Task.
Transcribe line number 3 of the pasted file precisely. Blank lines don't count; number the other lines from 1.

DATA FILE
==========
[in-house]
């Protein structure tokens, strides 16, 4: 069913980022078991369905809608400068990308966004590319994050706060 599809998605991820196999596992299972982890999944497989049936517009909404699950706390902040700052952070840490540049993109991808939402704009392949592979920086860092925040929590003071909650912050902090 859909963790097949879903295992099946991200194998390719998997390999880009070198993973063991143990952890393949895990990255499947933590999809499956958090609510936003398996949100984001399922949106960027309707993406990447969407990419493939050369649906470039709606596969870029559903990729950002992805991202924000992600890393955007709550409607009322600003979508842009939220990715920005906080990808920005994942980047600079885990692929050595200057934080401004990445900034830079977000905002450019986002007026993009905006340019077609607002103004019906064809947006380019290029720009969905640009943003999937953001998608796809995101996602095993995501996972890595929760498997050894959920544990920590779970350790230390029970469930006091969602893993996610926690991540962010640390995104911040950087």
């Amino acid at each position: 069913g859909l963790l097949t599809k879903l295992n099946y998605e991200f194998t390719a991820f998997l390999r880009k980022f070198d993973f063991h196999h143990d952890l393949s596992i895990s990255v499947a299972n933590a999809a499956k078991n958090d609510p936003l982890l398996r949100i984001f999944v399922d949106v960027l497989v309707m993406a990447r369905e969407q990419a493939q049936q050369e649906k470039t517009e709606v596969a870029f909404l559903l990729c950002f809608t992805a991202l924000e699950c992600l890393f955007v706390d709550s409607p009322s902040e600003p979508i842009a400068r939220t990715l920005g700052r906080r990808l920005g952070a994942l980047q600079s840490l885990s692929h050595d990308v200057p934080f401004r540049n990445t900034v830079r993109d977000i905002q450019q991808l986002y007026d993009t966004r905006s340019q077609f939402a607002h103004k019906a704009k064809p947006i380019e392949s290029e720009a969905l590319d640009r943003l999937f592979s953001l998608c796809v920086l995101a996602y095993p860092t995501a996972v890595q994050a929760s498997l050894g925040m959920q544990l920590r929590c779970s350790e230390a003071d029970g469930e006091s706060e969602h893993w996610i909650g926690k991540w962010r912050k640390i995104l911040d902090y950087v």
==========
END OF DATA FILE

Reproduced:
């Amino acid at each position: 069913g859909l963790l097949t599809k879903l295992n099946y998605e991200f194998t390719a991820f998997l390999r880009k980022f070198d993973f063991h196999h143990d952890l393949s596992i895990s990255v499947a299972n933590a999809a499956k078991n958090d609510p936003l982890l398996r949100i984001f999944v399922d949106v960027l497989v309707m993406a990447r369905e969407q990419a493939q049936q050369e649906k470039t517009e709606v596969a870029f909404l559903l990729c950002f809608t992805a991202l924000e699950c992600l890393f955007v706390d709550s409607p009322s902040e600003p979508i842009a400068r939220t990715l920005g700052r906080r990808l920005g952070a994942l980047q600079s840490l885990s692929h050595d990308v200057p934080f401004r540049n990445t900034v830079r993109d977000i905002q450019q991808l986002y007026d993009t966004r905006s340019q077609f939402a607002h103004k019906a704009k064809p947006i380019e392949s290029e720009a969905l590319d640009r943003l999937f592979s953001l998608c796809v920086l995101a996602y095993p860092t995501a996972v890595q994050a929760s498997l050894g925040m959920q544990l920590r929590c779970s350790e230390a003071d029970g469930e006091s706060e969602h893993w996610i909650g926690k991540w962010r912050k640390i995104l911040d902090y950087v």